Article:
Re: Query: Re: Balloon-Borne Instrument Collects Antimatter

Anders Sandberg (
20 Aug 1999 21:12:12 +0200

"Clint O'Dell" <> writes:

> This whole anti-matter travels backward in time is a little
> confusing to me.

Antimatter doesn't break the laws of entropy; when a physicist says antiparticles move backwards in time he doesn't mean that you can detect that an antimatter generator is going to be turned on in the future by detecting antiparticles, but rather that antiparticles can be viewed as an ordinary particle going backwards in time. Hmm, that may not have made much sense.

The point is, a piece of antimatter will behave just like ordinary matter when it comes to entropy - an anti-ice cone will melt when warmed by a laser just like an ordinary ice-cone, and a bowl of antipasta will cool off if left alone. The component particles can be viewed as ordinary particles moving backwards in time, but the antimatter doesn't do anything stranger than expected.

> My perception of time is an infinite amount of "NOWs". The reason we 'seem'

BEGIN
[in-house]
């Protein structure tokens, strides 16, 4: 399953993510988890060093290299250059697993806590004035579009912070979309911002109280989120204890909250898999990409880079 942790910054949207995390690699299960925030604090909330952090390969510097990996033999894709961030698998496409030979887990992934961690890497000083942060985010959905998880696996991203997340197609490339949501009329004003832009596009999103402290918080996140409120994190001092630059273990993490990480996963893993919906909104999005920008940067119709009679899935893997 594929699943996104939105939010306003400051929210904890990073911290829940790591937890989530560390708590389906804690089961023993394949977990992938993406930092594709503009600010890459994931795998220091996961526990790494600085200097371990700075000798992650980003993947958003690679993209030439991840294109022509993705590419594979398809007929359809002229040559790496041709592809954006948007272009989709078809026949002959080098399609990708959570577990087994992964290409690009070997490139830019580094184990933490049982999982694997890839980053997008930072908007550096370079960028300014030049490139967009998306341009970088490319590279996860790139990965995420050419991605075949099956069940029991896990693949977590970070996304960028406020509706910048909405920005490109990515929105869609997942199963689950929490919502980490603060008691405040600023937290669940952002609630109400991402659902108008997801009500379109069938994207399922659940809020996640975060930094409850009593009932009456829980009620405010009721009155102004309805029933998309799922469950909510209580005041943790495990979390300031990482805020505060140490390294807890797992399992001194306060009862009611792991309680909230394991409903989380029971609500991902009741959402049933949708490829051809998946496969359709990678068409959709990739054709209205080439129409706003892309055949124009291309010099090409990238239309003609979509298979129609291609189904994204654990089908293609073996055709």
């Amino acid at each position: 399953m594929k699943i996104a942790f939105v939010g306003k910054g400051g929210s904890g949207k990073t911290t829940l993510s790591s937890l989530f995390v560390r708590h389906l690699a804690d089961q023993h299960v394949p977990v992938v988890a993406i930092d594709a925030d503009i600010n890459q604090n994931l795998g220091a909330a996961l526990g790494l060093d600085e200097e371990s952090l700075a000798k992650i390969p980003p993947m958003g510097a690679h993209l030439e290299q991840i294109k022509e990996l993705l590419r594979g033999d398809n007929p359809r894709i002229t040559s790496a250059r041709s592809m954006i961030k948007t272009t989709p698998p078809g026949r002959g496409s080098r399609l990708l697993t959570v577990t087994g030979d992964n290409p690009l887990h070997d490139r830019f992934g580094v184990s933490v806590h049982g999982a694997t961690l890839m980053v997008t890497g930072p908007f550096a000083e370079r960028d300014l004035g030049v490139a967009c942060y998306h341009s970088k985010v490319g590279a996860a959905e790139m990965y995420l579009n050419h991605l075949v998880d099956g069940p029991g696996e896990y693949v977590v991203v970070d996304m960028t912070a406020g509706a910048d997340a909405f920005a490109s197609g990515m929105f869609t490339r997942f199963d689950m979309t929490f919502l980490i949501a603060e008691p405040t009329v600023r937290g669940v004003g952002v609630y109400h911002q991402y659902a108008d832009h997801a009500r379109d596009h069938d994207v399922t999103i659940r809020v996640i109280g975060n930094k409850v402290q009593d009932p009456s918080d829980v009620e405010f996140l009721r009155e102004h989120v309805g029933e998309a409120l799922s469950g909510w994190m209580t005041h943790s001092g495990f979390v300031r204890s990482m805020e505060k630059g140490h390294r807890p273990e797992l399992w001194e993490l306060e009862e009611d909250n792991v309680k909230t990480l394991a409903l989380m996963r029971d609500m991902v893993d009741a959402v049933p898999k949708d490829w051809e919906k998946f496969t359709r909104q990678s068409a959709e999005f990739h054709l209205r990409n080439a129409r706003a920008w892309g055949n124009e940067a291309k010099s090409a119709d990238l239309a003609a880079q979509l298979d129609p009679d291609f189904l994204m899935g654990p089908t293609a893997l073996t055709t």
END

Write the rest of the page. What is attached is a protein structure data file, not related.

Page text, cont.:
> to be going forward in time is because we are remembering what happened
> first. We remember events in order. I'm not sure if I'm being clear here
> or not. It's real hard to word.

I know. I prefer Einstein's view of space-time as a big crystaline block, with "now" a plane cutting through it - but you can angle and move the "now" arbitrarily.

> Can some please help this physics layman to understand what is meant by the
> word "time" as applied to physics?

Oh, that is hard. Time is such a strange concept. I suggest that looking up some relativity theory might help, even if it is not going to feel helpful at first. *might* help.

Anders Sandberg                                      Towards Ascension!                  
GCS/M/S/O d++ -p+ c++++ !l u+ e++ m++ s+/+ n--- h+/* f+ g+ w++ t+ r+ !y